Thousands of Colorado residents are buying eclipse glasses and packing for a long weekend to Wyoming, Nebraska or Kansas. Hundreds, if not thousands, of lectures, parties, viewing events, picnics, and other gatherings will celebrate the heavenly event. The nationwide phenomenon has been in the headlines for weeks, the subject of talk shows and news specials. But not even a total eclipse of the sun can overshadow the Donald Trump crime wave.


The symbolism is too easy. Since January 20, 2017, the United States has already undergone a jarring series of eclipses. Diplomacy to rationality to decency to basic honesty, etc., etc., have been overwhelmed by the darkness of the Donald Trump presidency. The actual eclipse might be anti-climactic since we’ve endured one mind-numbing assault after another on much more than a few minutes of sunshine.
 

If I came across a Donald Trump character in a story, I’d say the author had ripped off the mad dreams of Edgar Allan Poe, Elmore Leonard or Neil Gaiman, or any other writer known for wild, crazy over-the-top characters caught up in frenetic situations who respond with evil mistakes. Characters who are laughable yet frightening, pitiful yet grotesque.
 

The cartoonish president trumpets imaginary feats – outright lies – in much the same way that the Dragon Queen of Game of Thrones, Daenerys Targaryen, has herself introduced to lesser beings: “Daenerys of the House Targaryen, the First of Her Name, The Unburnt, Queen of the Andals, the Rhoynar and the First Men, Queen of Meereen, Khaleesi of the Great Grass Sea, Protector of the Realm, Lady Regnant of the Seven Kingdoms, Breaker of Chains and Mother of Dragons.” From Trump’s own mouth we hear inflated numbers for his Inauguration Day crowd ("the biggest ever,") and a quote that never happened praising him for "the greatest speech ever made" to the Boy Scouts. He lies about silly things such as how many Time covers he's been on ("the all-time record in the history of Time magazine.) Or, more ominously, he warns about the fire and fury “like the world has never seen” that he will rain down on North Korea. The world laughs at him at the same time that we are shocked by his words and anxious about the power he wields and the actions he may take.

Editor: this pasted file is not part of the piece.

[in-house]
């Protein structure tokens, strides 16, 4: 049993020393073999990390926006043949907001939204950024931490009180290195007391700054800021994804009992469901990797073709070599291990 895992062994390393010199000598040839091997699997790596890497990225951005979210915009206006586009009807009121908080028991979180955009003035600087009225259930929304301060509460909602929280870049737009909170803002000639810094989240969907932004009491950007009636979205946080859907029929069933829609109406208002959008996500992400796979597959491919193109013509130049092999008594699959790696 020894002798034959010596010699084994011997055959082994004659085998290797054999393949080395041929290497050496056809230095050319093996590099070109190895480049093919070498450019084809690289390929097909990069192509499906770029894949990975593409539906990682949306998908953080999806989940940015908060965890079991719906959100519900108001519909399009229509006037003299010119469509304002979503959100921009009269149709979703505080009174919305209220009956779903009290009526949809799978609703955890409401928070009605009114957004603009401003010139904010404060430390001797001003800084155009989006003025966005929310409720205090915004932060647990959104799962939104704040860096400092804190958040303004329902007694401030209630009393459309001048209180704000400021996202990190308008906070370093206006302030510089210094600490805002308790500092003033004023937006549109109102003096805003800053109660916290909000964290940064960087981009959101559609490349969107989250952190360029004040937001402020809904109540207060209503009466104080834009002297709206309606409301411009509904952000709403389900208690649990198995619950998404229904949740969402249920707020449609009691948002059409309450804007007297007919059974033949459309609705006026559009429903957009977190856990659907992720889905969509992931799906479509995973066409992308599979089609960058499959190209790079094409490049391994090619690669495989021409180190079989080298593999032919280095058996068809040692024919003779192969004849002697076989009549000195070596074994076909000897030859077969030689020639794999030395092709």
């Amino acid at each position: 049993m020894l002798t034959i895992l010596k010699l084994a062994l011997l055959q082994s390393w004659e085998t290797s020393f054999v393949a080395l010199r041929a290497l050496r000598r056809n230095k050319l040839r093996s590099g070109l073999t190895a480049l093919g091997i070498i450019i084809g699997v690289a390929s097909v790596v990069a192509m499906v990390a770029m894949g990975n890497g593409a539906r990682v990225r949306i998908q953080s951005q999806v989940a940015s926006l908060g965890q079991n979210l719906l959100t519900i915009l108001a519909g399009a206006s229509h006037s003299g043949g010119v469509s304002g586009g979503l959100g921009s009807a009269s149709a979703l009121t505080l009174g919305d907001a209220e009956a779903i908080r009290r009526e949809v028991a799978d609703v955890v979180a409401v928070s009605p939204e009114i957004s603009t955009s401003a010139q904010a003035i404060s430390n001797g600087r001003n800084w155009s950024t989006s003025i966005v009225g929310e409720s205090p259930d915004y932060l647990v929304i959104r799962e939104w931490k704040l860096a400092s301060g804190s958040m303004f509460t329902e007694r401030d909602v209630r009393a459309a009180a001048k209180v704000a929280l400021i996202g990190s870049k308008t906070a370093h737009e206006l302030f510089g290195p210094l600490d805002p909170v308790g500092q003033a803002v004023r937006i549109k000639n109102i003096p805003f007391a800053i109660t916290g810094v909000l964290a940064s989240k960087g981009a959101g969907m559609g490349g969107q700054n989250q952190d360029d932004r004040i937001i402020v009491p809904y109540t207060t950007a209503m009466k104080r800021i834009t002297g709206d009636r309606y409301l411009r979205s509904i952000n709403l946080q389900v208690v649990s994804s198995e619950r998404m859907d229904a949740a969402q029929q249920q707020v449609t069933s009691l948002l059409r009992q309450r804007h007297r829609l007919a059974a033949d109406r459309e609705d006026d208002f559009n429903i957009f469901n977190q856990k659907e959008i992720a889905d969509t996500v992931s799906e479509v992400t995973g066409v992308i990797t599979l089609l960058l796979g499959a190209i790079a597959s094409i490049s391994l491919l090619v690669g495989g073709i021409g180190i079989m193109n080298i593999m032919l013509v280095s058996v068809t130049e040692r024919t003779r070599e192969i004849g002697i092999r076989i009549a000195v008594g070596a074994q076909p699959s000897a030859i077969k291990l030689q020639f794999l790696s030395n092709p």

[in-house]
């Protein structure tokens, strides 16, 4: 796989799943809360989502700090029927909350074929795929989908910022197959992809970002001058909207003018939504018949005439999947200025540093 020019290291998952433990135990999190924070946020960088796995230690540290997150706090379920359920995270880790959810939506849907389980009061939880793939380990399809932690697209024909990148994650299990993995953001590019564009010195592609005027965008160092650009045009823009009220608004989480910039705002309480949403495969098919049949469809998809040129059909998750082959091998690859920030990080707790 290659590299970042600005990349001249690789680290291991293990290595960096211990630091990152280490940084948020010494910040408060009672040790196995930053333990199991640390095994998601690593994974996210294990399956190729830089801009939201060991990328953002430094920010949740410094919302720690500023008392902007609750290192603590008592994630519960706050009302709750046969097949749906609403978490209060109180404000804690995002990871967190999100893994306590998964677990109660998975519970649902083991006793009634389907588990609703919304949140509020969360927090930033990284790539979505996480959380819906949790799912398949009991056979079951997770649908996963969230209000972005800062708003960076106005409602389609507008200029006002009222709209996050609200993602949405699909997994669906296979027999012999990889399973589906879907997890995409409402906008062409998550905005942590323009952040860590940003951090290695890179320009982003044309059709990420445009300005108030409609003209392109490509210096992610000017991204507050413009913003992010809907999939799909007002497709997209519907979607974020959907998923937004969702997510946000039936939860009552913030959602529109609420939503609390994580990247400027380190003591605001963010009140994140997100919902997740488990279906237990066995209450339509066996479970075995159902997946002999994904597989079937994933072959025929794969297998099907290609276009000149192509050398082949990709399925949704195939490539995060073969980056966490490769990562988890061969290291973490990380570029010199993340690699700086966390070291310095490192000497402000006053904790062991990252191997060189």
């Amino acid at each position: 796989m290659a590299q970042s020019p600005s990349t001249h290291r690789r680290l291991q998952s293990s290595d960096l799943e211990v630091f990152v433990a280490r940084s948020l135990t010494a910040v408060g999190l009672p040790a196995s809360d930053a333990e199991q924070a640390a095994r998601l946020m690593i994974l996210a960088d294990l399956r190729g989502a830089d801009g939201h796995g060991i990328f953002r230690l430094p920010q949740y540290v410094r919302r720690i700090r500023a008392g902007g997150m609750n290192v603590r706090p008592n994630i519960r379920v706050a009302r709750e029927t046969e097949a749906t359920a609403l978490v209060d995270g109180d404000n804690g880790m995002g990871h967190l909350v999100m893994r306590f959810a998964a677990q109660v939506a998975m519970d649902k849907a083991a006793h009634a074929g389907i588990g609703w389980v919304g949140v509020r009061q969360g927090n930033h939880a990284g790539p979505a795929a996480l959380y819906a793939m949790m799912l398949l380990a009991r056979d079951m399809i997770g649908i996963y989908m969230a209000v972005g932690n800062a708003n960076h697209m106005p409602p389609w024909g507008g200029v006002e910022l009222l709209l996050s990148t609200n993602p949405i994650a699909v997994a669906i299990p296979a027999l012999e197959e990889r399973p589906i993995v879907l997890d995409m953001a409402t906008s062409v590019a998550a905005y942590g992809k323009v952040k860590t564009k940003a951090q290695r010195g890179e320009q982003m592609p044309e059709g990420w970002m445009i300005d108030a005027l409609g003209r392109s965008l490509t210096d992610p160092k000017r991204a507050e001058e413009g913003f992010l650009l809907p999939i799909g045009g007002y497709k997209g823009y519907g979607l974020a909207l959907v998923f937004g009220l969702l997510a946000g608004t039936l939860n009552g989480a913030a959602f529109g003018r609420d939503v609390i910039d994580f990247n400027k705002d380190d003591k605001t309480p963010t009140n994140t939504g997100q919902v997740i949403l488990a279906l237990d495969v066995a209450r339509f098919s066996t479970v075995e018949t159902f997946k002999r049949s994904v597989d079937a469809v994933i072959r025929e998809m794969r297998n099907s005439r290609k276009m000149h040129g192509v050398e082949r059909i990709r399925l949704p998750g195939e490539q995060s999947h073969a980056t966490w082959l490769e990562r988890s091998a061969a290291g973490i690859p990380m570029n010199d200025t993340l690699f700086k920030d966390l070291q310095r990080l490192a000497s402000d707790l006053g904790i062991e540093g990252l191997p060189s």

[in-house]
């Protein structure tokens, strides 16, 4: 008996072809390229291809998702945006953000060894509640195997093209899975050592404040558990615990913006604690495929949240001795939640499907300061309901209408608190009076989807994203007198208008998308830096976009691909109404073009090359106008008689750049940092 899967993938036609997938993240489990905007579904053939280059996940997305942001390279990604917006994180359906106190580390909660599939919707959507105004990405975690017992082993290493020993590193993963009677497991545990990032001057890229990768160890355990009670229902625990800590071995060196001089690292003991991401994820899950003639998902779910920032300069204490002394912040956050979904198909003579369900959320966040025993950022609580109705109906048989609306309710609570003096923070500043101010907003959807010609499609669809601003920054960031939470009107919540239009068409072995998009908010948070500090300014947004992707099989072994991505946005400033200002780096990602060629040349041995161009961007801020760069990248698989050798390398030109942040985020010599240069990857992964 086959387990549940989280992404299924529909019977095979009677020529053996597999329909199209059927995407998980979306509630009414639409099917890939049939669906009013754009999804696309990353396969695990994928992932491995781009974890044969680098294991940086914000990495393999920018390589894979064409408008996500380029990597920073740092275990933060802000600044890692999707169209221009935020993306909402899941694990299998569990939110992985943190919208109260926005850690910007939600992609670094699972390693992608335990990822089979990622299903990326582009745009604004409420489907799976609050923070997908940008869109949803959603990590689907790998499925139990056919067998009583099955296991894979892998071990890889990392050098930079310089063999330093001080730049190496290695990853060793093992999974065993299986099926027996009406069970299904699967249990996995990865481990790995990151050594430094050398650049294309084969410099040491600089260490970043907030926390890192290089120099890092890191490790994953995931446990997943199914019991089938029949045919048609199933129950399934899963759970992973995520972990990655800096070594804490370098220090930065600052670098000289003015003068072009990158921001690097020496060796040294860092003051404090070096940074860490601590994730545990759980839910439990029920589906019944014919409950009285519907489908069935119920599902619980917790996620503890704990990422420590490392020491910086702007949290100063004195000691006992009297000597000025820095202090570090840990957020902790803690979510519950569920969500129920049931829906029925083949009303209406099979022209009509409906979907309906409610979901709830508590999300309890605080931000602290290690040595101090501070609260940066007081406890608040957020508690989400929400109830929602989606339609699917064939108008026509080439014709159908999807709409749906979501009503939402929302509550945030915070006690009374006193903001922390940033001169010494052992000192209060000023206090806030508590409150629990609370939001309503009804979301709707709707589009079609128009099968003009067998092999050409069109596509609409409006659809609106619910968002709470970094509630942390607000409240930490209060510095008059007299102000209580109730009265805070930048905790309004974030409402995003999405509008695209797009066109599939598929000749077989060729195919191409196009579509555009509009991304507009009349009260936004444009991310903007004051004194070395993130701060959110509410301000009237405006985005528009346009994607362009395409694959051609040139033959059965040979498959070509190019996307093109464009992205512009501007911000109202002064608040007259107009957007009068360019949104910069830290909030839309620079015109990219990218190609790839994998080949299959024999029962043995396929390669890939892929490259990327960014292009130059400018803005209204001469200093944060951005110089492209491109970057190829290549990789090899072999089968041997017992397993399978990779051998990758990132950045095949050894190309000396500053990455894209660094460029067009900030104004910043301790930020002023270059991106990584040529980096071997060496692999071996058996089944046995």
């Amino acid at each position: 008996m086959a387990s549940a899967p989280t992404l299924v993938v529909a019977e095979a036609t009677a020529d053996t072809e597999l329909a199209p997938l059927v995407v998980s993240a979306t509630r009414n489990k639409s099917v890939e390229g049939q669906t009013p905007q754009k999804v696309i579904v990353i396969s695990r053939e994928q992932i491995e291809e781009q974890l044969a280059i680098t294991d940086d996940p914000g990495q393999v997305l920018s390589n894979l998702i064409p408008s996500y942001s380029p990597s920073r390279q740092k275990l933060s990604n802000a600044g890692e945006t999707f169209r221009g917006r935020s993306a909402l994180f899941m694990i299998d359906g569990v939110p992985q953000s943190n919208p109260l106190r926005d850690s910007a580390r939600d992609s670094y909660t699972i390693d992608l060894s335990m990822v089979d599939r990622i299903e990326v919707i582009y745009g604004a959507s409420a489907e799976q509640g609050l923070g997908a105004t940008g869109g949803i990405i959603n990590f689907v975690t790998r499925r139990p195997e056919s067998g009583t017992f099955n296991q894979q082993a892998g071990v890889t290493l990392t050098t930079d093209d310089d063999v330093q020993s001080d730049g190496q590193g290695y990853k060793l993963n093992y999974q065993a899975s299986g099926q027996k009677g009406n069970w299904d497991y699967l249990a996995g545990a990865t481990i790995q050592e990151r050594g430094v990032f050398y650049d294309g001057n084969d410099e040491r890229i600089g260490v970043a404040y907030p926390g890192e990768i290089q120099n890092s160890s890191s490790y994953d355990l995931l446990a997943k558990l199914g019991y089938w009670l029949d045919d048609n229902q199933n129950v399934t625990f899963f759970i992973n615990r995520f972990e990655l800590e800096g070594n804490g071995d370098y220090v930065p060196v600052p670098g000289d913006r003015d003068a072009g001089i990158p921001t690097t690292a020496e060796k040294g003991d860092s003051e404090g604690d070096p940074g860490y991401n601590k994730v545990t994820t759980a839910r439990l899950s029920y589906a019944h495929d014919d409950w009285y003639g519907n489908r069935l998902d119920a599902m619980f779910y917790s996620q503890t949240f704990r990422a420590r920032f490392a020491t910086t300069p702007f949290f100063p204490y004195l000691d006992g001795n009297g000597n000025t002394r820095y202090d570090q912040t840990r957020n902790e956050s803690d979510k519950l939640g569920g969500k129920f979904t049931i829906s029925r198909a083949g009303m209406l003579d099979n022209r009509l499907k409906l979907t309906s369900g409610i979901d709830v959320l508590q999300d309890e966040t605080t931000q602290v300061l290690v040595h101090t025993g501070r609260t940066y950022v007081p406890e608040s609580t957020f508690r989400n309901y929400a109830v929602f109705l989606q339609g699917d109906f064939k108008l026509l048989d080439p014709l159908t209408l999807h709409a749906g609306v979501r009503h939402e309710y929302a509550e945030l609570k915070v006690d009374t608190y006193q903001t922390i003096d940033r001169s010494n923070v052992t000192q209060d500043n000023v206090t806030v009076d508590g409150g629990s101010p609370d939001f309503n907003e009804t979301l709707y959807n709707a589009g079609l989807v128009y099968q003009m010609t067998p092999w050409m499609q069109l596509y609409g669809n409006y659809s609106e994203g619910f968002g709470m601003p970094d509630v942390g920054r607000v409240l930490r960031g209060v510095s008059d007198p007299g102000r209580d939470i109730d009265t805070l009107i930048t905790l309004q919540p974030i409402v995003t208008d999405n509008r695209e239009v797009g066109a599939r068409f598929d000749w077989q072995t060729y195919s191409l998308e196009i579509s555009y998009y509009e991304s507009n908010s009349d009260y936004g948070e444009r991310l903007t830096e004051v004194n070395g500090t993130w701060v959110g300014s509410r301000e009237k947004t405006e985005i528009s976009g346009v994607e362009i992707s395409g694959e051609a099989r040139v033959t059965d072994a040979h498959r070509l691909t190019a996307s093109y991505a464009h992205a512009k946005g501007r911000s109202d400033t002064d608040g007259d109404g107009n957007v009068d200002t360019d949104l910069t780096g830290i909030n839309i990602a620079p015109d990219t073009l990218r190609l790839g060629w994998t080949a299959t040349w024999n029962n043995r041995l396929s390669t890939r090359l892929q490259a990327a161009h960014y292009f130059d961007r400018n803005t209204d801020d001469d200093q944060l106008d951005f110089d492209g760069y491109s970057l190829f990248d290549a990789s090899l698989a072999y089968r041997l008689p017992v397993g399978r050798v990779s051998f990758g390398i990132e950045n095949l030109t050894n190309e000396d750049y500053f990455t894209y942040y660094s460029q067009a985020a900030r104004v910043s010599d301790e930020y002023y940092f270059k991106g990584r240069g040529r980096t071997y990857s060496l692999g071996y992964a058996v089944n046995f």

But I’m unfair to the Mother of Dragons. In addition to her quest for the Iron Throne of the Seven Kingdoms she is also trying to rid the world of slavery. Trump will never be accused of fighting on the side of slaves.
 

Trump is all too real, and his reality and the times we live in raise issues for all of us, including fiction writers, a group to which I claim an attachment. Those of us who create stories have to ask, in these days when an eclipse may be an omen of coming disaster, are we necessary or relevant? What is the role for fiction writers when the world has slipped into a nightmare more vivid than any Marvel Universe, bleaker than any noir tragedy?